Majeski gets biggest win of career, looks for more
By Bert Lehman
Four years after making his debut in an asphalt Late Model as a 15-year-old, Seymour’s Ty Majeski recently secured the biggest win of his career.
The win came in the Calypso Brands Lemonade Border Wars II 150 race held at Illiana Motor Speedway in Schereville, Indiana in late May. The race was part of the ARCA Midwest Tour. Majeski is vying for rookie of the year honors this year in the series.
Majeski said the win was special.
“Eddie Hoffman was running second, he’s a legend down there, if you can beat him there you know you really did something,” Majeski said.
As special as the win was for him, Majeski quickly credited those associated with his racing efforts.
“It’s all the people around me that put great cars underneath me and I really appreciate that,” he said. “Hopefully we can keep it going this year. We’re closing in on the points lead. I had some bad luck in the first couple races.”
Making the win even more special is the level of competition in the series.
“They say it’s the toughest Super Late Model series in the country, all the race cars that are there, all the good equipment. It was really special to win it. It really felt like I accomplished something,” Majeski said a few days after the race.
The win also put Majeski on the racing map of others.
“The day after [the win], I got five or six phone calls for interviews from random newspapers or websites,” he said. “I really opened some people’s eyes. I’m hoping it will get my name out there and get some sponsors and hopefully we can take it forward.”
This is Majeski’s first year running the ARCA Midwest Tour on a fulltime basis. He said he didn’t know when his first win would come, but he knew he could get a win.
“I knew coming into this year with the people I have around me, and the cars we were getting, I knew we could get it done,” Majeski said. “Now we have the best of the best. I feel like I can get it done. After the first two races, I didn’t know, we had really fast race cars the first two weeks, but we just had really bad luck. Finally everything kind of went our way that race.”
The next ARCA Midwest Tour race was scheduled for June 8 at the Milwaukee Mile in Majeski’s home state. Majeski wasn’t heading to the race with no experience, as he raced at the Milwaukee Mile two years ago.
“We were kind of underpowered on motor the first year we went there,” he said. “We did make the show. I can’t remember where we finished. I think we ended up 20th or something out of 40 cars. It wasn’t terrible. We’re looking to be a lot stronger this year. We have a lot better equipment and people around me. Hopefully we can get out of there with a top five.”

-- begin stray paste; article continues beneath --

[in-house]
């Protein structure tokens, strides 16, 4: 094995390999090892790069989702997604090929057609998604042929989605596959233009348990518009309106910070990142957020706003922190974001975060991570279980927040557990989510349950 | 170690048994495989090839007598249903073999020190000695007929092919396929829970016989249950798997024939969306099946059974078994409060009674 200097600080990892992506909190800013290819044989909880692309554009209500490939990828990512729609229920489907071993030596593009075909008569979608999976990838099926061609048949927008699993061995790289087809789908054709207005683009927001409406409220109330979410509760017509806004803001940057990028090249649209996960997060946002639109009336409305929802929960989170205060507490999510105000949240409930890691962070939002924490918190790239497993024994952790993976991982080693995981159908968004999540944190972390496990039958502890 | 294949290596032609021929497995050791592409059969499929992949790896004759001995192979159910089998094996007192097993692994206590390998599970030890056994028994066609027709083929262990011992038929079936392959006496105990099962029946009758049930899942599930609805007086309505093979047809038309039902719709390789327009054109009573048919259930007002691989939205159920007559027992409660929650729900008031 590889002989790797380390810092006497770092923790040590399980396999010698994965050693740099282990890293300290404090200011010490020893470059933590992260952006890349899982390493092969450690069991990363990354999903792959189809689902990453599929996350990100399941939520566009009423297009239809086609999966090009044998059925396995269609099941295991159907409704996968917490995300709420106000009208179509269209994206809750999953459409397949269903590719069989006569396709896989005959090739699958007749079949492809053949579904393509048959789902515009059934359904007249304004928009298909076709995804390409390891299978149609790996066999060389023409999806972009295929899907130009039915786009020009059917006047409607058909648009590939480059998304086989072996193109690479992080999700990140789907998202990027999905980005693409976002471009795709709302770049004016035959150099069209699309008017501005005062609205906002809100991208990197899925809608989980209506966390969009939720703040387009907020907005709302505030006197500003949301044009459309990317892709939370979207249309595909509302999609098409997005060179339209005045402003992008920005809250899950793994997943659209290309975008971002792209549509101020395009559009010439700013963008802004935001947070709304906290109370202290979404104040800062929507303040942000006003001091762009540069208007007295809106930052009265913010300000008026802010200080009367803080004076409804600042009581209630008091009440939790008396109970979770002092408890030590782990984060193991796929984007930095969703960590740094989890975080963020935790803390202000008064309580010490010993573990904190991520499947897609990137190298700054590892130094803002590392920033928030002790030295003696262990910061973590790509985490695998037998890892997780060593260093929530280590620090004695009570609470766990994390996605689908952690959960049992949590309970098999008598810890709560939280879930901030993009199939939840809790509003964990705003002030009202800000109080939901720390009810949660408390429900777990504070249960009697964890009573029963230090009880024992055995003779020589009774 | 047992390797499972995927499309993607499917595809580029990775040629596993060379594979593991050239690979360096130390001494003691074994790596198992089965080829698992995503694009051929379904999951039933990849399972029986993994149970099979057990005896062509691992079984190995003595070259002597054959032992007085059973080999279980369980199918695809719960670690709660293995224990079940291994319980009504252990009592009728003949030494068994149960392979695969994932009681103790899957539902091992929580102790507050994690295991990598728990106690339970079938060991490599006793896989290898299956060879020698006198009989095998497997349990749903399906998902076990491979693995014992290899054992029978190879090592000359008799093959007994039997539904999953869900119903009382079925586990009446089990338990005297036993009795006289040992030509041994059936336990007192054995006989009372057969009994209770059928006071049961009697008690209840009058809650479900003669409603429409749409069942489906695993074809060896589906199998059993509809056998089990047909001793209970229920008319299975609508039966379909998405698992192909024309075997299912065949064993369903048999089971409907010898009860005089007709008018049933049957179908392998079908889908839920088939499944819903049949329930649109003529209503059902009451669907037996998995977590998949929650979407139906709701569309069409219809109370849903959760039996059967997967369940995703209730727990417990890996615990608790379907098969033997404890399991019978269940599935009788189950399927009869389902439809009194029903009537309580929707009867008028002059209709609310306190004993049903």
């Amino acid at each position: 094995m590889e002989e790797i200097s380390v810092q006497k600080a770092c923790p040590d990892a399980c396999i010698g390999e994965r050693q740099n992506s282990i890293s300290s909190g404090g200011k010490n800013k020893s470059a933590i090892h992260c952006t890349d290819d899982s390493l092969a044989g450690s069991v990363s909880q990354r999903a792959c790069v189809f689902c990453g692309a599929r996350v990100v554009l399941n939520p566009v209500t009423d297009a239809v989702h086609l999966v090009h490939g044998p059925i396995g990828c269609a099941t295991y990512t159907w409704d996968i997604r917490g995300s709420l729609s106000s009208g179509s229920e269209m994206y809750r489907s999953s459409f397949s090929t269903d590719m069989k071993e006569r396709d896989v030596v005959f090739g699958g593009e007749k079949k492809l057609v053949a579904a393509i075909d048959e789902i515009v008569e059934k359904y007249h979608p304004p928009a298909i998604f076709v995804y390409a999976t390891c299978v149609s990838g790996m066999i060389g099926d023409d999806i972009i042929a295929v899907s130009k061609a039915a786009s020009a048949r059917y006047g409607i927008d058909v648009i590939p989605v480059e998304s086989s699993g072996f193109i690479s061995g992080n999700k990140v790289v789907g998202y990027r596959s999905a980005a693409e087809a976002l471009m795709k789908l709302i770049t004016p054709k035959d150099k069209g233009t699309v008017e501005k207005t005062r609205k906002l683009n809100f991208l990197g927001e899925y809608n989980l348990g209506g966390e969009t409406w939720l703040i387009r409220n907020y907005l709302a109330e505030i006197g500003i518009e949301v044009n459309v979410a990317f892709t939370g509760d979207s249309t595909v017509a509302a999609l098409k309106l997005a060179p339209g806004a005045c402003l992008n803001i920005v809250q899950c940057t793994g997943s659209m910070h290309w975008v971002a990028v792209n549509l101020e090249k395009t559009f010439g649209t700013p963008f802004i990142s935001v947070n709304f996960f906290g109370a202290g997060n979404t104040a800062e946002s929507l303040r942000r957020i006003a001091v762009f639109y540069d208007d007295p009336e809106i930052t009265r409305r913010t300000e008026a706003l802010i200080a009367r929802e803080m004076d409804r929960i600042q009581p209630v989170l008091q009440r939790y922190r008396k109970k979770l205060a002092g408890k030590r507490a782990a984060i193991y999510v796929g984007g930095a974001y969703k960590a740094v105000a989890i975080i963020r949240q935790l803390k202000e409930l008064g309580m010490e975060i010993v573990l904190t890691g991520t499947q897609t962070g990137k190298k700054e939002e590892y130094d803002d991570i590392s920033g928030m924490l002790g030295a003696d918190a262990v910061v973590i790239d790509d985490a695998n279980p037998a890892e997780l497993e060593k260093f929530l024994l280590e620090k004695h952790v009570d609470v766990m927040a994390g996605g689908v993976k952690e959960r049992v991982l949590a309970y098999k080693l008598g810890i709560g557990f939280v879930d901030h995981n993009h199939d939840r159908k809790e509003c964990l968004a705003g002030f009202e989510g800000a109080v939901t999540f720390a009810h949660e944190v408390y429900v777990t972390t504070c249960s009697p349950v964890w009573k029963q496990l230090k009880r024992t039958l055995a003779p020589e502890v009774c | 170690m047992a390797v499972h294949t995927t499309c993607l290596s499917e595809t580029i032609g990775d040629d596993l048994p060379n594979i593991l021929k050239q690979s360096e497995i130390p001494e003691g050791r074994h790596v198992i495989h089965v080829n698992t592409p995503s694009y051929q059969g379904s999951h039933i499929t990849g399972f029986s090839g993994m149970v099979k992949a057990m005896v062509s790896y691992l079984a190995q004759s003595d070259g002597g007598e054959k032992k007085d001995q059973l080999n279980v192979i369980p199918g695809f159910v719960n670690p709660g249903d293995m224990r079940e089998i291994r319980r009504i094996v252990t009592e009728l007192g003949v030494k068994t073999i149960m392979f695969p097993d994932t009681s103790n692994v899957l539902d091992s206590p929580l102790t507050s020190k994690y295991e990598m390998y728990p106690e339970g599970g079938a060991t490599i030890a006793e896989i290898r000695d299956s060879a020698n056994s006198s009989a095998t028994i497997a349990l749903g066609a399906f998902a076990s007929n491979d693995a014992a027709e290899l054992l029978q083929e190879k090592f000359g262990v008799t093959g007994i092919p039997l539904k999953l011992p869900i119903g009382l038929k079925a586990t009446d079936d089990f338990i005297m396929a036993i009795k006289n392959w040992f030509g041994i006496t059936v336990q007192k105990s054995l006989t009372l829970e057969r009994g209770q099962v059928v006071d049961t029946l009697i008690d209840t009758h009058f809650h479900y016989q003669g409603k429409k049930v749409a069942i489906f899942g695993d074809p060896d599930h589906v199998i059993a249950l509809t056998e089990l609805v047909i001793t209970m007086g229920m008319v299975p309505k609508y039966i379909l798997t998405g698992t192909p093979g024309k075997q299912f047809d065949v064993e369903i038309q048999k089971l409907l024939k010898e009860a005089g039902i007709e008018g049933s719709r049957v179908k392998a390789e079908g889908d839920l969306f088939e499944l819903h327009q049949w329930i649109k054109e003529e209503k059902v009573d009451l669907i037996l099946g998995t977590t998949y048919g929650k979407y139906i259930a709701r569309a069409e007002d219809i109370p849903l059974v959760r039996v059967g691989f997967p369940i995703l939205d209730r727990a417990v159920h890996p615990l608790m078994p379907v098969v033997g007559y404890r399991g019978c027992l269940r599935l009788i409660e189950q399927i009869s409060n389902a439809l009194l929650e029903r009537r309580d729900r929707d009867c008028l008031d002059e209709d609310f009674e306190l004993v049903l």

His high hopes for the race didn’t come to fruition. He finished 30th in the final rundown.
Despite the poor finish, Majeski is confident his racing career is on the upswing. He said he has driven a “little bit of everything” over the last four years.
“It’s been kind of a long four years but we’ve definitely been making gains and I’ve been getting a lot better. I’ve got myself hooked up with some good people this year,” Majeski said.
When Majeski isn’t following the ARCA Midwest Tour, he plans to race at local tracks. Open Thursdays will be spent racing at State Park Speedway in Wausau. Open Saturdays will be spent racing at La Crosse Speedway. He plans to race in the three Red, White and Blue races at Wisconsin International Raceway in Kaukauna. Following the TUNDRA Series is also part of his schedule.
“We have a ton of races on the schedule this year. It should be about 40 races. It’s a ton of seat time — racing Thursday, some Fridays, all Saturdays and some Sundays. It’s a lot but that’s what it takes to improve — seat time,” he said.
He’s hoping that seat time will lead to more opportunities in the future.
“We’re taking it just one step at a time,” he said. “We’re hoping to travel a little bit more this winter. Go down south and hit some of the bigger races down south, the Snowball Derby, Speedweeks, maybe Nationals, races like that. Get my name out there, run well in those and hopefully something will come about.”
Not bad for a kid who got his start in racing by racing a go-kart at GSR Kartway in Clintonville and Hi-Go Raceway in Cecil. He said when he was racing go-karts, he wasn’t thinking about it leading to future racing endeavors.
“I was just focusing on the go-karts and when that opportunity came about (racing an asphalt Late Model), I just kind of went with it,” he recalled. “When it started out, I had no idea it was going to get to this point, where I have people wanting me to drive their cars. It’s really cool and I’m really blessed to have made it as far as I have.”
(This article first appeared in the June 2014 issue of Full Throttle Magazine.)